November 23, 2016
As we gather around the Thanksgiving table this year, perhaps we can take a moment to thank the hardworking pollinators that helped most of the food items we enjoy grow.
One in every three bites of food we eat is courtesy of insect pollination and that food contains major proportions of essential micronutrients like Vitamin A & C, iron, zinc, folate, amino acids, and antioxidants. The honeybee is responsible for 80 percent of that pollination due to modern agricultural methods. Even some of the plants that cows eat (alfalfa and clover) to make milk, cheese, butter, ice cream, and beef, depend on pollinators.
Pollinators include the well-known honey bee brought to America by European settlers in the 1600s, as well as her lesser-known hardworking native cousins, the bumble, orchard, squash and other bees, as well as moths, beetles, hummingbirds, butterflies, bats, and hoverflies.
All pollinators travel from flower to flower during sunny days that are warm enough for flight, visiting as many as 1000 flowers per day, gathering nectar and spreading pollen along the way. The honeybee is the only bee to convert the nectar to honey for overwintering.
Flowers evolved nectar as pollinator bait to do what plants cannot do for themselves—move the pollen (the sperm) to the plants’ ovaries to make seeds. Fruits and nuts are welcome bonuses.
We have about 4000 species of native wild bees in North America, but that number is declining due to pesticide exposure, loss of pollinator habitat, poor nutrition and disease. America’s honeybee colonies are also dying in unprecedented numbers, averaging as much as 44 percent last year.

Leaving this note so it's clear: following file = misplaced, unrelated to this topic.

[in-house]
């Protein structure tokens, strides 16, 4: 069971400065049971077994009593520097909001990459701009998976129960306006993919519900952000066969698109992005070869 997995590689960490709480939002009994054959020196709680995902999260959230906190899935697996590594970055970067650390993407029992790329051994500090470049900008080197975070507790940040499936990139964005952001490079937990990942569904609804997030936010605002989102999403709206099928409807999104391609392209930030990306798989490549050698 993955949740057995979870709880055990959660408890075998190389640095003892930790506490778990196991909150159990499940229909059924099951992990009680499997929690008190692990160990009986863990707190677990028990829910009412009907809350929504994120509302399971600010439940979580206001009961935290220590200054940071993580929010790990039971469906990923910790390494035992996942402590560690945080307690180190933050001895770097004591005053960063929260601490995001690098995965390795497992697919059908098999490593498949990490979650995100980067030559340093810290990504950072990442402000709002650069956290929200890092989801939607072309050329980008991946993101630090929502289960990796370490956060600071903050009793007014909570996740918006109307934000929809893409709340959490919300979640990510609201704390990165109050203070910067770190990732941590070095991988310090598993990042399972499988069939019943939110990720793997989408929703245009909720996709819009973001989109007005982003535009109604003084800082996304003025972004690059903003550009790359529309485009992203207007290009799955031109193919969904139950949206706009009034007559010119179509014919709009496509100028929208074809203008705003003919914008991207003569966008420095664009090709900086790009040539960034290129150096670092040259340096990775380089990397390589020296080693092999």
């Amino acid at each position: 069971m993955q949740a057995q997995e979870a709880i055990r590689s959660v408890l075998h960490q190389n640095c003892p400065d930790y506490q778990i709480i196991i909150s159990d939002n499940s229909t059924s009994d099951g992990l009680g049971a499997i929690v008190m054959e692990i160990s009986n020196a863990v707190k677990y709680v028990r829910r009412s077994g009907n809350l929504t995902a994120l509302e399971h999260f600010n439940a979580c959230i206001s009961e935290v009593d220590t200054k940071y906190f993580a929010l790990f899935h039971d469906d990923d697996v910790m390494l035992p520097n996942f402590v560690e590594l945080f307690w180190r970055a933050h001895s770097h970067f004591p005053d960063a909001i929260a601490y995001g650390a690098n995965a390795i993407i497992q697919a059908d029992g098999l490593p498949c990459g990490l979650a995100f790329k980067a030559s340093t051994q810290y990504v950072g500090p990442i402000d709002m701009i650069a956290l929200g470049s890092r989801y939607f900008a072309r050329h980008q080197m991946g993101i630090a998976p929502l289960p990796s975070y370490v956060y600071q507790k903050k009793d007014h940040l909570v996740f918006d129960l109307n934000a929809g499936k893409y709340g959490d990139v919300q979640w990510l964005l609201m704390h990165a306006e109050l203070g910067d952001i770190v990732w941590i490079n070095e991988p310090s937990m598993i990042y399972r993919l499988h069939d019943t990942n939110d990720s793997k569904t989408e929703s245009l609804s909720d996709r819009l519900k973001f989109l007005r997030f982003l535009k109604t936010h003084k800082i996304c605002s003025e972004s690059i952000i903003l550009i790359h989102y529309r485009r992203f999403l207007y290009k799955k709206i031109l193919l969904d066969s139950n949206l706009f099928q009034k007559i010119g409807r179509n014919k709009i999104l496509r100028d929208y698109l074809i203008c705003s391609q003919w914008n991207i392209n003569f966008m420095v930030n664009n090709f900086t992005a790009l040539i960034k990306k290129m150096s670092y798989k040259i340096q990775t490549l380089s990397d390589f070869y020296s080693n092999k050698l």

Pollinators depend on flowers with nectar; without them, they starve. Moreover, without the pollinators, 90 percent of all species of wild plants and trees will eventually become extinct.
According to the Xerces Society Guide, “Attracting Native Pollinators,” “In China’s Sichuan Province, one of the largest apple producing regions in the world, farmers perch on ladders in mountainside
orchards to pollinate blossoms by hand. The farmers have adopted this practice because wild bees are now absent in their area, and honey beekeepers refuse to bring in their hives due to excessive pesticide use in the orchards.”
When we take care of the pollinators by planting the native plants they co-adapted with over millions of years that flower in succession throughout the growing season, and by using insecticides, fungicides and herbicides only when there is no alternative, not only are we ensuring food supplies for man and animal, we are also encouraging beneficial insects that prey on true crop pests, like aphids. All of the fragrant, colorful flowers aren’t so bad either.
So as you scoot that cranberry sauce onto your bite of turkey, thank our native bees. And when you savor that pumpkin pie, thank a squash bee. If it’s served a la mode, thank a leafcutter bee for pollinating the dairy cow’s alfalfa. If you chase it with a cup of coffee, thank a stingless bee or fly. You might even consider capping off the evening with a honey toast to our little striped friend, the honeybee.
This November 22, 2012 article was updated and reprinted with permission from the Asheville Citizen-Times.